But that’s what happens when media outlets reach for almost grotesque hyperbole to describe last week’s tragic, unsettling events, as ‘Canada’s 9/11.’ This irresponsible distortion prompted TV anchormen and women to turn the sentimental empathy meter up to 11 because that’s the hoary role they’re expected and yearn to play at times like these.

Last, Michael Harris:

If there was no connection to ISIL, did the government really need to give the authorities more powers of arrest? Did the government, which had already given CSIS more tools to fight terrorism in 2012, including the power of preventive arrest, really need to add even more extraordinary power to this already extraordinarily powerful agency? How do you lower the threshold for preventive arrest, which already lowers the threshold of basic civil rights protection? How much lowering is enough?

After all, with the huge resources the Harper government has spent on national security since 2006, including an obscenely expensive billion-dollar new home for CSEC, this crude attack was not stopped. As the Manchester Guardian noted, this was a spectacular failure of Canadian intelligence, despite all the additional powers that community has been given by Stephen Harper.

But the emotional waters had been whipped up to a frothing cauldron by the media. On the day of Cpl. Cirillo’s murder, there were a barrage of unconfirmed reports of multiple shooters and multiple shooting scenes in Ottawa. The effect was to foster public hysteria. The coverage of the event reached an irresponsible crescendo when it was mentioned on the CBC that this could be Canada’s 9/11. It was then gravely reported by the network that everything had now “changed.” The script could have been written by the Harper PMO.

Both of these articles are worth reading in full.

 

 

4 quarters equals…

 

 

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Director Ashley McKenzie and actress Carmen Townsend on the set of “4 Quarters Makes A…”, MacKenzie’s latest short movie, in production this week in Sydney. Carmen plays a karaoke singer in the slice-of-Cape-Breton-life drama about a troubled young woman and a young man who provides a safety net of sorts. Tonight’s filming took place at the Black Diamond lounge.

Collateral damage: Sook-yin Lee is not Jian Ghomeshi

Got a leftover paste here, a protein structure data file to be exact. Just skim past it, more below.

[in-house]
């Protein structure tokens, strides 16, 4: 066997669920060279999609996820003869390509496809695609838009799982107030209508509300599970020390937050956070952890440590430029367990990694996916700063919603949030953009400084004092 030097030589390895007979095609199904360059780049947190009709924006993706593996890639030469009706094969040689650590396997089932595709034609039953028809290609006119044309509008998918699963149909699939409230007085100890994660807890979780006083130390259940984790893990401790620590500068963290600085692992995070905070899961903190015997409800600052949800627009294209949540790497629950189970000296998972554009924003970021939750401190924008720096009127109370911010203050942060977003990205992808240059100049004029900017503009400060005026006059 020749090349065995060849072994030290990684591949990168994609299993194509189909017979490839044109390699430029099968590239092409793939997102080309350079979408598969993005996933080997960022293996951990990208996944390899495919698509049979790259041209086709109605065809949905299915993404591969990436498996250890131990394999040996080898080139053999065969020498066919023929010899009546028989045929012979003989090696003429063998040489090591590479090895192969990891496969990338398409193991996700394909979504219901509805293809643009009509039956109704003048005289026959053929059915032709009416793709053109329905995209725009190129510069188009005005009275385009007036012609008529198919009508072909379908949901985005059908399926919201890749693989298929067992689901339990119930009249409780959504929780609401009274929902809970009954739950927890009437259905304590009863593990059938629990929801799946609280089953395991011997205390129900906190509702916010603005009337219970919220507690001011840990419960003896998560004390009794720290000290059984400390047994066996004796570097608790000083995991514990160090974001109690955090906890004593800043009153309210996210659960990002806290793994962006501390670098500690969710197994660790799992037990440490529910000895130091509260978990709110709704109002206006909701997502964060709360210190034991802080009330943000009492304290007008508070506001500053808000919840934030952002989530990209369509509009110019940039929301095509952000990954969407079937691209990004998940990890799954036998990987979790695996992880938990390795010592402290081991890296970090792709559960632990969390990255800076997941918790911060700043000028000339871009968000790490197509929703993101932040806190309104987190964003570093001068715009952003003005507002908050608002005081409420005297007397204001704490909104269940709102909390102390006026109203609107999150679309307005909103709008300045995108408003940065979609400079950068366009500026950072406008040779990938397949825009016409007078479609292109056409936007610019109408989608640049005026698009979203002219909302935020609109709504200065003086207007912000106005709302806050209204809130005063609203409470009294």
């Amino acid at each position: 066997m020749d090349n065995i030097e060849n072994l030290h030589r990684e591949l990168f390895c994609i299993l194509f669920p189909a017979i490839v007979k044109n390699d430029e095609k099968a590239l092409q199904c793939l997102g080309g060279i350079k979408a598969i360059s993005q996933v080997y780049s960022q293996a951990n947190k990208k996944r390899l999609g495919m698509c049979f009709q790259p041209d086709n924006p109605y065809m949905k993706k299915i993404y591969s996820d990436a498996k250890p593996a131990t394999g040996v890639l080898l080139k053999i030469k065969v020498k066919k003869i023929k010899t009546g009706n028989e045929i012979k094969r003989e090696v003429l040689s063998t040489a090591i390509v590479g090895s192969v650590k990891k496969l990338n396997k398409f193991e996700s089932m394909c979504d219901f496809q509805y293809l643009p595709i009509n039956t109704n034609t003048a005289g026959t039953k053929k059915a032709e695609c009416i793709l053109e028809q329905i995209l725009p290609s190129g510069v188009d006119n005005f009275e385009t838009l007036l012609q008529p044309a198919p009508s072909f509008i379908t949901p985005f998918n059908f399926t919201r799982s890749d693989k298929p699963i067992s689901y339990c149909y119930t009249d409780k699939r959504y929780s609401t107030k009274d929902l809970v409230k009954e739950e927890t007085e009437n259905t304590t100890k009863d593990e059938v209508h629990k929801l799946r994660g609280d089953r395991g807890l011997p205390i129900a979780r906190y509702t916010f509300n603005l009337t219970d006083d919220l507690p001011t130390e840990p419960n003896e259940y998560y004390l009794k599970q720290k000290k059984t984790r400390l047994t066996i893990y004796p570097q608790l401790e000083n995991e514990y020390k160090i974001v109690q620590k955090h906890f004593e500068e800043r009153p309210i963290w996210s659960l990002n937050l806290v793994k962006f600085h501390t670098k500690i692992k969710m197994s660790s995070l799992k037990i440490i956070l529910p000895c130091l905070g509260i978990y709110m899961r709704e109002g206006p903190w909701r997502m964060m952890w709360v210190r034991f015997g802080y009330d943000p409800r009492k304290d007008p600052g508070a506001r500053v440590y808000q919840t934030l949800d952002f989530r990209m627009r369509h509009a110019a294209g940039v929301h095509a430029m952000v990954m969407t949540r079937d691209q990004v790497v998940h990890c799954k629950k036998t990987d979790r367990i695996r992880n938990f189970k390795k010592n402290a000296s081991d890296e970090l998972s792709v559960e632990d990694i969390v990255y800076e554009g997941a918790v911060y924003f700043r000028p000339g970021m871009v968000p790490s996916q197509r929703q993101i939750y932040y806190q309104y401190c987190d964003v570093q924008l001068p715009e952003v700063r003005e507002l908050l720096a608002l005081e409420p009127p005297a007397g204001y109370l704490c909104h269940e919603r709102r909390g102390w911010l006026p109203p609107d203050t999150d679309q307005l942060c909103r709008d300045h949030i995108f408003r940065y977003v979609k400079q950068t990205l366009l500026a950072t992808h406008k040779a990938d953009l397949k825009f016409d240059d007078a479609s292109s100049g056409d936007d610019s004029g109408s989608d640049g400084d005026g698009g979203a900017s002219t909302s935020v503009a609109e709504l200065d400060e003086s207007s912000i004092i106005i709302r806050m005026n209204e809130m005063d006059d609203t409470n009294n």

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Many online critics of the CBC’s decision to fire Jian Ghomeshi have cited an earlier contretemps between the corporation and DNTO host Sook-yin Lee as having established the precedent that private sexual behavior is irrelevant to on-air employment at the public broadcaster. Here is how one twitter-poster put it:

Sook-yin Lee did porn flicks. She still works for them.

The comparison is inapt, and the details dead wrong.

Notwithstanding the expertly crafted, pre-emptive defense in Ghomeshi’s Facebook post, it seems all but certain that the issue in his firing is not private, non-mainstream sexual tastes, but the level of consent in specific sexual encounters with three women. According to the Toronto Star, his unnamed accusers say he acted without consent; he insists he did not.

Nothing in the Sook-yin controversy involved anything even close to allegations of forced sexual activity. Moreover, the incident concerned only one movie—not flicks, plural—and the film in question was Definitely Not Pornography (or even “a skin flick,” the phrase to which the tweeter cited above retreated when I challenged her mistake).

What actually happened is that in 2003 the CBC threatened to fire Sook-yin after filmmaker John Cameron Mitchell announced he had cast her in Shortbus, a sexually explicit movie eventually released in 2006. Director Francis Ford Coppola, rock musician Michael Stipe, actress Julianne Moore, and artist Yoko Ono protested, as did a sizable slice of DNTO’s audience, whereupon the CBC relented.